Economics is essentially about interaction between people. Individuals interact in markets, as buyers and sellers, but also in organizations, on the internet, in politics, on the street, and at home. Standard economics models this interaction as a game between rational players who pursue their self-interest and arrive at an equilibrium. The current course presents evidence that actual behavior often deviates from the standard model. Individuals make mistakes, they learn from others, they follow social norms about fairness and reciprocity, they care for the well-being of others (but can also envy others), they are concerned about their image, and they are driven by emotions. The course shows how standard game theory can be adjusted to better capture actual behavior, and discusses applications in areas such as price competition, wage bargaining, charitable giving, cooperation in teams, incentives and control, sustainable behavior, support for redistribution, and cultures differences. Apart from (interactive) lectures, the course involves assignments, and students will also conduct their own research project.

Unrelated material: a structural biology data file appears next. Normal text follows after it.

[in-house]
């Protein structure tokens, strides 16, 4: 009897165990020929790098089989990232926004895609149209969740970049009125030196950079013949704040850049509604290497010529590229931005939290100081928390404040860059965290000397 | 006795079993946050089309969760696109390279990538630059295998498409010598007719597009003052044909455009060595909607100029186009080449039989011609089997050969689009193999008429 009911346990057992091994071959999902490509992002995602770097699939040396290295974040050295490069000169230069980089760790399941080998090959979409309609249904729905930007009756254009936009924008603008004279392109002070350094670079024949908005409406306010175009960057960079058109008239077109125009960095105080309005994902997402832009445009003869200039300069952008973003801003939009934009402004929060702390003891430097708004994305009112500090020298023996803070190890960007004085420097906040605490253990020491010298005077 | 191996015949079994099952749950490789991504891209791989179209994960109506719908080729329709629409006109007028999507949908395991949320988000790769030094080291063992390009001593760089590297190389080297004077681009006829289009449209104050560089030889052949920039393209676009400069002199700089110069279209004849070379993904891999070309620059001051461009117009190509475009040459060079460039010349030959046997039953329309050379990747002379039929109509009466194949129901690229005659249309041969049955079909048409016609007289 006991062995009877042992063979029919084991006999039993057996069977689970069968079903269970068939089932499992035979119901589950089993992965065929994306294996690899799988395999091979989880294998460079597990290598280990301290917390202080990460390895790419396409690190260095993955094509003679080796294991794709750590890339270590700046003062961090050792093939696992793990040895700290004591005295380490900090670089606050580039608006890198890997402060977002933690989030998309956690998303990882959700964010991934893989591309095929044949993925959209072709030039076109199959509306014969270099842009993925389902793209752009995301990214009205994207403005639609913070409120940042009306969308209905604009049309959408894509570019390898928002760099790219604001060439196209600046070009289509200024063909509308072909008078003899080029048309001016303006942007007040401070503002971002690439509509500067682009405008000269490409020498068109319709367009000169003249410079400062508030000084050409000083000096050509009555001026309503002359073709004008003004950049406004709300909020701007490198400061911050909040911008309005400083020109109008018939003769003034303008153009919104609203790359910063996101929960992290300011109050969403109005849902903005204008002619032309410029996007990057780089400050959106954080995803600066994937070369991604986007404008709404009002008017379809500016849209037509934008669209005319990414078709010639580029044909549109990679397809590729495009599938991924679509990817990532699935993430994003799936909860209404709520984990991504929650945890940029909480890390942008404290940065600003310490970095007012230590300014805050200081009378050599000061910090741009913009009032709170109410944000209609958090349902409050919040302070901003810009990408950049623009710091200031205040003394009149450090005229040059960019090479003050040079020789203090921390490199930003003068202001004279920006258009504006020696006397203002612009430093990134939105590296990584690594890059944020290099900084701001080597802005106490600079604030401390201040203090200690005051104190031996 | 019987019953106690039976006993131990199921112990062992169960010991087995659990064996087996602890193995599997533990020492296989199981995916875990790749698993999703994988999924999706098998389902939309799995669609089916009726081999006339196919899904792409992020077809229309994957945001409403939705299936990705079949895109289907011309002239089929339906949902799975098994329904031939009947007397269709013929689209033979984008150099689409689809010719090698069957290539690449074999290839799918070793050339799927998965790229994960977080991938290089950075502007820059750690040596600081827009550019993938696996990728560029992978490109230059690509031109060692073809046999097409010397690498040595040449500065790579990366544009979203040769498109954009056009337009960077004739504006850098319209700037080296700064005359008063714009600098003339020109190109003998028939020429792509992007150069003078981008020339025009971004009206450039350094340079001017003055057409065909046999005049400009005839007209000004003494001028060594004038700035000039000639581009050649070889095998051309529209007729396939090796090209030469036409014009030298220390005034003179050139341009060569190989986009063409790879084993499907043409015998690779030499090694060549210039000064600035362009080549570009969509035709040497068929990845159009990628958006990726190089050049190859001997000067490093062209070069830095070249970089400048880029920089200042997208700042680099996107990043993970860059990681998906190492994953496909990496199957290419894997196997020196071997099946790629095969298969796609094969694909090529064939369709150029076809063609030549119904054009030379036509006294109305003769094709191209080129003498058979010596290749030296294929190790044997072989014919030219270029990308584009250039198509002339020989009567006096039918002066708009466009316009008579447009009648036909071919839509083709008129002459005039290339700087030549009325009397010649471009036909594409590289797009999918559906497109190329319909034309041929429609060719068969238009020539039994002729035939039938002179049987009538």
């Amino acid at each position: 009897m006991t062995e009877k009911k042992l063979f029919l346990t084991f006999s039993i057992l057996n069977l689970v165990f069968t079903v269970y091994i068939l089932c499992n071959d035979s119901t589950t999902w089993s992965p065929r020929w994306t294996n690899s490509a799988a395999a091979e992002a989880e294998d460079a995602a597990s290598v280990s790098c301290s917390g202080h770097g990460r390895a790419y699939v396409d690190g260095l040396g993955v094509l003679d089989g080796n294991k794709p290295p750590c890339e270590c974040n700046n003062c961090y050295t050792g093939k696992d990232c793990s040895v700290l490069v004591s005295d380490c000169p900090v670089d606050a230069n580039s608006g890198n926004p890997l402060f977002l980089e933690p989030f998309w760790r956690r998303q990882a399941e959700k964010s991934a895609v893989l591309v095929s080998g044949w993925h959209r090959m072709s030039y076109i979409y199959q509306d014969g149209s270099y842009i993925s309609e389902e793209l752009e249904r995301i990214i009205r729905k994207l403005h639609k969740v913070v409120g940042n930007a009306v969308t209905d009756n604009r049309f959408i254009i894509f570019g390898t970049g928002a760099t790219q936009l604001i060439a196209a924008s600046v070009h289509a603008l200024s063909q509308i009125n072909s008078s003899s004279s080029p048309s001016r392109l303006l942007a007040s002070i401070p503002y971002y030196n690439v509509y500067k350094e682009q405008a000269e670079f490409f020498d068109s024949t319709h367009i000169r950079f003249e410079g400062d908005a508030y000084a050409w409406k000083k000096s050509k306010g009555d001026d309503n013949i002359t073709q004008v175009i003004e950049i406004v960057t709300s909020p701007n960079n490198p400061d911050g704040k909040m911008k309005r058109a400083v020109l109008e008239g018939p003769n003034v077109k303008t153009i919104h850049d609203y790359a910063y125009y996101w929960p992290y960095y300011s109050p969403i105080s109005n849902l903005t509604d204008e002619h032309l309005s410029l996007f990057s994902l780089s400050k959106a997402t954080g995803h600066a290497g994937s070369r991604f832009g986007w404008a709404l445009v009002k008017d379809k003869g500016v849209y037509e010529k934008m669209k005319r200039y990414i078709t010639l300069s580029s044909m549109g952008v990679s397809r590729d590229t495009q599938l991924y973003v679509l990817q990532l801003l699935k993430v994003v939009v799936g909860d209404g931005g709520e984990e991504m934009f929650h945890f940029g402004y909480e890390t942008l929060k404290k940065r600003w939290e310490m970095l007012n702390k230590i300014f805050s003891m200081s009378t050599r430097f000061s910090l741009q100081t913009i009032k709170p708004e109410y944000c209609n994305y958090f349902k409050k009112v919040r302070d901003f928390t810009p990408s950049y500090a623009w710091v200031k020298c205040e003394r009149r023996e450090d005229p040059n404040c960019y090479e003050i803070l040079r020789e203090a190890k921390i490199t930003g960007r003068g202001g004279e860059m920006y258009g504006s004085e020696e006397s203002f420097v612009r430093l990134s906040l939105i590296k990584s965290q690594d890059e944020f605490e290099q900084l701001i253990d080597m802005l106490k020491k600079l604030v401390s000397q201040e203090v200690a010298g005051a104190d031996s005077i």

Type of instructions
Lectures and interactive lectures
Type of exams
written exam, assignments, presentation
- Cartwright, E., Behavioral Economics, Third Edition, Routlegde, 2018, ISBN 978-1-138-09712-4
- set of key papers..